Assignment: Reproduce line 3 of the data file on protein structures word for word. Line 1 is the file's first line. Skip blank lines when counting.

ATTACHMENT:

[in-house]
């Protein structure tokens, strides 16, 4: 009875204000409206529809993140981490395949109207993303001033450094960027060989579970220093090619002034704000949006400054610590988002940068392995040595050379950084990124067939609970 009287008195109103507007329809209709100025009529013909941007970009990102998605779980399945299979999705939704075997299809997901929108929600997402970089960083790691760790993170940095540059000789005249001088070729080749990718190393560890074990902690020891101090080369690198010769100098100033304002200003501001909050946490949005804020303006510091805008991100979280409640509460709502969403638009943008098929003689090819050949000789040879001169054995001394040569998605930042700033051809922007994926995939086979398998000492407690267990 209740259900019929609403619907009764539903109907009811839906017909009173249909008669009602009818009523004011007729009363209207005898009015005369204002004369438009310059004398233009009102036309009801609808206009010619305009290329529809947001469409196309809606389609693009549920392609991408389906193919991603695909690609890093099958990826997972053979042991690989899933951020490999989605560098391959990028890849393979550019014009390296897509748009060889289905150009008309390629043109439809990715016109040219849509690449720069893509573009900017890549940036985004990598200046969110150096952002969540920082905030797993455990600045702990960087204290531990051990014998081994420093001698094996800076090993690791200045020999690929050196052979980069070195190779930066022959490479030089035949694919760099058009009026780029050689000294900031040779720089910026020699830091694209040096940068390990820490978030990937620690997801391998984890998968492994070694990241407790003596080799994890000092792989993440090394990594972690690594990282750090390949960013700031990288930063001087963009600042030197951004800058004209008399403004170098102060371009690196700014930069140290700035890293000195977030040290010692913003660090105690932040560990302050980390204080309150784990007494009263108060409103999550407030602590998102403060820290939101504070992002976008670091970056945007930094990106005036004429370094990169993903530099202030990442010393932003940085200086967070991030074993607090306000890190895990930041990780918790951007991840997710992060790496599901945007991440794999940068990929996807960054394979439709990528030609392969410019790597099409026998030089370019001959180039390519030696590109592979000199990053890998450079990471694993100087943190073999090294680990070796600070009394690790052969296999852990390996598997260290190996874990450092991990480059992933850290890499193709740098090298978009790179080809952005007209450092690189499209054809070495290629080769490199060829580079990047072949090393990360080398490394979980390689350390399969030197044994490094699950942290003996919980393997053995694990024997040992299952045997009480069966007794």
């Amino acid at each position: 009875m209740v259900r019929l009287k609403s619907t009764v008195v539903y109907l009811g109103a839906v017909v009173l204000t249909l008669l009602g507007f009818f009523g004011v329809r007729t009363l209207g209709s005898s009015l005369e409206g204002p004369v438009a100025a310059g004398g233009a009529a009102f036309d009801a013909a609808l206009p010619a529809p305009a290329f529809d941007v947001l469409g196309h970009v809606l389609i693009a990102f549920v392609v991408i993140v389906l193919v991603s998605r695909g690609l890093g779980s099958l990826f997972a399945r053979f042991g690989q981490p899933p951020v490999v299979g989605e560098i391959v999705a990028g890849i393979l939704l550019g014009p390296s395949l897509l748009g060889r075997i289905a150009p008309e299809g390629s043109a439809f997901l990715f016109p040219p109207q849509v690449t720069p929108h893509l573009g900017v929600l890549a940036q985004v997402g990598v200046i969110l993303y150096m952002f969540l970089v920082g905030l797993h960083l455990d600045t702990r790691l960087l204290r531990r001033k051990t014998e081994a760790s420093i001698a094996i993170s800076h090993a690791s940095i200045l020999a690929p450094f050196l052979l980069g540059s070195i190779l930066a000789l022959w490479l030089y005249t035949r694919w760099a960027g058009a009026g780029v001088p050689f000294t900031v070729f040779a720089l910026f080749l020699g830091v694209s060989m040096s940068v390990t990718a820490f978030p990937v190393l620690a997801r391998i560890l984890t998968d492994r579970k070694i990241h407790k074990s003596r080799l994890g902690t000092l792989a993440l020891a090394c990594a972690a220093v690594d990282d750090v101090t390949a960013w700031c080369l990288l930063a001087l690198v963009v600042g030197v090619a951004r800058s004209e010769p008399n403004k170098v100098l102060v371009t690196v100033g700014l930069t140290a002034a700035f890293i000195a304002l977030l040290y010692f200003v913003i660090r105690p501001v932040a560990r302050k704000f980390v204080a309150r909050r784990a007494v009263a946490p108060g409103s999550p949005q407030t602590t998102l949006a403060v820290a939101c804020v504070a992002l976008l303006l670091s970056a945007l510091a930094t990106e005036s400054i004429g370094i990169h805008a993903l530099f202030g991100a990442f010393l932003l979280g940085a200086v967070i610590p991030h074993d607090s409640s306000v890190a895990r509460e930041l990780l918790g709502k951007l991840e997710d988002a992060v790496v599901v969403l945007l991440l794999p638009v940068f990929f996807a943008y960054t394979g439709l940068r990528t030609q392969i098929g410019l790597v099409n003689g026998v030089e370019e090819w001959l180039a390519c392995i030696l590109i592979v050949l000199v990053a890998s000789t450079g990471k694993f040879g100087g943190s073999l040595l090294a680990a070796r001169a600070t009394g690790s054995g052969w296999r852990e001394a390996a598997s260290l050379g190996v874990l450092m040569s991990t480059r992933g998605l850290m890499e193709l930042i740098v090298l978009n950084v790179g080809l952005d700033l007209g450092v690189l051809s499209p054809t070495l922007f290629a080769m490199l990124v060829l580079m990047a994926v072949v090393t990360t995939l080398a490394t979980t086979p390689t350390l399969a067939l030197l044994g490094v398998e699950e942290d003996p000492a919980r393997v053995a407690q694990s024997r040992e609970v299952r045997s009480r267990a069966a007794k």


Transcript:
């Amino acid at each position: 009875m209740v259900r019929l009287k609403s619907t009764v008195v539903y109907l009811g109103a839906v017909v009173l204000t249909l008669l009602g507007f009818f009523g004011v329809r007729t009363l209207g209709s005898s009015l005369e409206g204002p004369v438009a100025a310059g004398g233009a009529a009102f036309d009801a013909a609808l206009p010619a529809p305009a290329f529809d941007v947001l469409g196309h970009v809606l389609i693009a990102f549920v392609v991408i993140v389906l193919v991603s998605r695909g690609l890093g779980s099958l990826f997972a399945r053979f042991g690989q981490p899933p951020v490999v299979g989605e560098i391959v999705a990028g890849i393979l939704l550019g014009p390296s395949l897509l748009g060889r075997i289905a150009p008309e299809g390629s043109a439809f997901l990715f016109p040219p109207q849509v690449t720069p929108h893509l573009g900017v929600l890549a940036q985004v997402g990598v200046i969110l993303y150096m952002f969540l970089v920082g905030l797993h960083l455990d600045t702990r790691l960087l204290r531990r001033k051990t014998e081994a760790s420093i001698a094996i993170s800076h090993a690791s940095i200045l020999a690929p450094f050196l052979l980069g540059s070195i190779l930066a000789l022959w490479l030089y005249t035949r694919w760099a960027g058009a009026g780029v001088p050689f000294t900031v070729f040779a720089l910026f080749l020699g830091v694209s060989m040096s940068v390990t990718a820490f978030p990937v190393l620690a997801r391998i560890l984890t998968d492994r579970k070694i990241h407790k074990s003596r080799l994890g902690t000092l792989a993440l020891a090394c990594a972690a220093v690594d990282d750090v101090t390949a960013w700031c080369l990288l930063a001087l690198v963009v600042g030197v090619a951004r800058s004209e010769p008399n403004k170098v100098l102060v371009t690196v100033g700014l930069t140290a002034a700035f890293i000195a304002l977030l040290y010692f200003v913003i660090r105690p501001v932040a560990r302050k704000f980390v204080a309150r909050r784990a007494v009263a946490p108060g409103s999550p949005q407030t602590t998102l949006a403060v820290a939101c804020v504070a992002l976008l303006l670091s970056a945007l510091a930094t990106e005036s400054i004429g370094i990169h805008a993903l530099f202030g991100a990442f010393l932003l979280g940085a200086v967070i610590p991030h074993d607090s409640s306000v890190a895990r509460e930041l990780l918790g709502k951007l991840e997710d988002a992060v790496v599901v969403l945007l991440l794999p638009v940068f990929f996807a943008y960054t394979g439709l940068r990528t030609q392969i098929g410019l790597v099409n003689g026998v030089e370019e090819w001959l180039a390519c392995i030696l590109i592979v050949l000199v990053a890998s000789t450079g990471k694993f040879g100087g943190s073999l040595l090294a680990a070796r001169a600070t009394g690790s054995g052969w296999r852990e001394a390996a598997s260290l050379g190996v874990l450092m040569s991990t480059r992933g998605l850290m890499e193709l930042i740098v090298l978009n950084v790179g080809l952005d700033l007209g450092v690189l051809s499209p054809t070495l922007f290629a080769m490199l990124v060829l580079m990047a994926v072949v090393t990360t995939l080398a490394t979980t086979p390689t350390l399969a067939l030197l044994g490094v398998e699950e942290d003996p000492a919980r393997v053995a407690q694990s024997r040992e609970v299952r045997s009480r267990a069966a007794k």